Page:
FACTS AND PROCEDURAL HISTORY

1. Background on Hannah's Medical Condition

Within a few months of Hannah G.'s birth in 1996, she was diagnosed with Canavan disease, a rare genetic defect that causes progressive deterioration of myelin, the so-called "white matter" of the brain that protects nerve function. Symptoms such as visual inattentiveness and a decline in motor skills eventually progress to loss of muscle tone, deafness, inability to move, seizures, feeding problems, an enlarged head, and lack of cognitive skills. There is no cure and the disease is always fatal. Most children die by age 4, though some may live into their teens or early adulthood.

By 2009, when Hannah was almost 13, she was 42 inches tall and weighed 42 pounds, a size more typical of a 6-year-old. She was blind, and was unable to walk, feed or care for herself, or sit up without help. As a result, Hannah required around-the-clock care for all of her needs. Despite these disabilities, Hannah could hear and understand what people said, and could respond in turn by whining or through body language. She needed to be told in advance if her routine would change. If not, she became upset. Hannah was considered highly intuitive and aware of other people's feelings.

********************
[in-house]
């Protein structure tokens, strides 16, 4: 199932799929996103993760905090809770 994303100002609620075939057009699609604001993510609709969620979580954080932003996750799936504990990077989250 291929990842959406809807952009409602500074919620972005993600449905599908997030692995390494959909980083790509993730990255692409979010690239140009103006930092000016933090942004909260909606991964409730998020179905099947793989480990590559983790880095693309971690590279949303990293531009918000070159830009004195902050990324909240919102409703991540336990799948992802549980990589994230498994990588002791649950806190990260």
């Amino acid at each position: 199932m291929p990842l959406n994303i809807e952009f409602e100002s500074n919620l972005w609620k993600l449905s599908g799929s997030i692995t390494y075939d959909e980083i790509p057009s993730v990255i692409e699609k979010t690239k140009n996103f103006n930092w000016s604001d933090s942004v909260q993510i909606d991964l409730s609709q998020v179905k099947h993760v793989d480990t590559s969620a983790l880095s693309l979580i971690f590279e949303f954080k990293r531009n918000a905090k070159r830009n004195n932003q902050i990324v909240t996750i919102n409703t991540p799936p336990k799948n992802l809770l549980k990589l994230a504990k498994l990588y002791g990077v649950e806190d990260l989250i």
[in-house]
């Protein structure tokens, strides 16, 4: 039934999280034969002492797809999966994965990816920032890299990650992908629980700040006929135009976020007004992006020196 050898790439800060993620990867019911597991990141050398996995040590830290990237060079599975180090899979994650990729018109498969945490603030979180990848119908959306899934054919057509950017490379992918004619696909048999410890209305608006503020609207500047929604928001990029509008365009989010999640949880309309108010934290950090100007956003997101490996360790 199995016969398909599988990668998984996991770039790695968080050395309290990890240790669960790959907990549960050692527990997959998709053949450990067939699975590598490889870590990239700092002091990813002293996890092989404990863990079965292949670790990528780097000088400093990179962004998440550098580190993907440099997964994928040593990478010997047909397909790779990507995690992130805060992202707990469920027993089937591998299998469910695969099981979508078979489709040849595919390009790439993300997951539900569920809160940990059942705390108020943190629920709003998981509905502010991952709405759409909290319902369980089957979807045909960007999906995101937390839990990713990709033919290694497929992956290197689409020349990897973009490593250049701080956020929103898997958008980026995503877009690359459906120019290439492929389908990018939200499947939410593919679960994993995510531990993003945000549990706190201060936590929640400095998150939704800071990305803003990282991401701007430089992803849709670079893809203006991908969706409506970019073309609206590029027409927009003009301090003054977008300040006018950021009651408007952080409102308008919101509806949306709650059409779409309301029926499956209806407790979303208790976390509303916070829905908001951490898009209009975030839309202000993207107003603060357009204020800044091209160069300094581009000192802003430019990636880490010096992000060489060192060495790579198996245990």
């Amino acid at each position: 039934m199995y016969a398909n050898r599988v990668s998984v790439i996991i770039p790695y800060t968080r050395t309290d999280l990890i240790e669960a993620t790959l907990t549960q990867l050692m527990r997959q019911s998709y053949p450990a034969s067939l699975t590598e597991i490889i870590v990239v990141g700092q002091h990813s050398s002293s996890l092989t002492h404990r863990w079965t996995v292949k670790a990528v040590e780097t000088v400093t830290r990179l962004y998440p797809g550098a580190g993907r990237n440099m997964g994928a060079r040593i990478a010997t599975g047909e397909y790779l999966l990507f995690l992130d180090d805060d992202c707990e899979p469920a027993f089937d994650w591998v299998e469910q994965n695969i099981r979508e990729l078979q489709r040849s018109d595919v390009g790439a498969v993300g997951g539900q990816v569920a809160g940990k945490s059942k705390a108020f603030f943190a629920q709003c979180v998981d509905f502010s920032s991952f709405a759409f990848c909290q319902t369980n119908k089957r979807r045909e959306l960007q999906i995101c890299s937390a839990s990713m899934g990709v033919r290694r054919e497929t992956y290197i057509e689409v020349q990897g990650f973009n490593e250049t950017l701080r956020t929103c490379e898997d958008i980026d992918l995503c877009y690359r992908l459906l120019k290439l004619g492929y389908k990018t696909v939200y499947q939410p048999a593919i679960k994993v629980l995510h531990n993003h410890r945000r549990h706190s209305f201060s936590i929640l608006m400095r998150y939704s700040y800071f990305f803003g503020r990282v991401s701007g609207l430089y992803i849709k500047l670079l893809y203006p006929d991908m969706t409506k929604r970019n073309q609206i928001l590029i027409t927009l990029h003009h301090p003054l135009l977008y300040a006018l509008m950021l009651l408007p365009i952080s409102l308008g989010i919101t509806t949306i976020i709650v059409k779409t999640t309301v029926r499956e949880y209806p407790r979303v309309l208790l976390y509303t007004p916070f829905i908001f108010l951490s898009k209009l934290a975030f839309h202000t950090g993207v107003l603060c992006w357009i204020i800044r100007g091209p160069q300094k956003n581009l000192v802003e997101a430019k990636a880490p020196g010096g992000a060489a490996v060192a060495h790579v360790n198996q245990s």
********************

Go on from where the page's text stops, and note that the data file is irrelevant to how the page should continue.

Over the years, Hannah's mother, Sandra G., had devised an extensive daily regimen that included range of motion exercises, stretching, and tactile stimulation designed to ward off the effects of Canavan disease. This program had been largely successful, and Hannah was doing much better than the typical Canavan sufferer.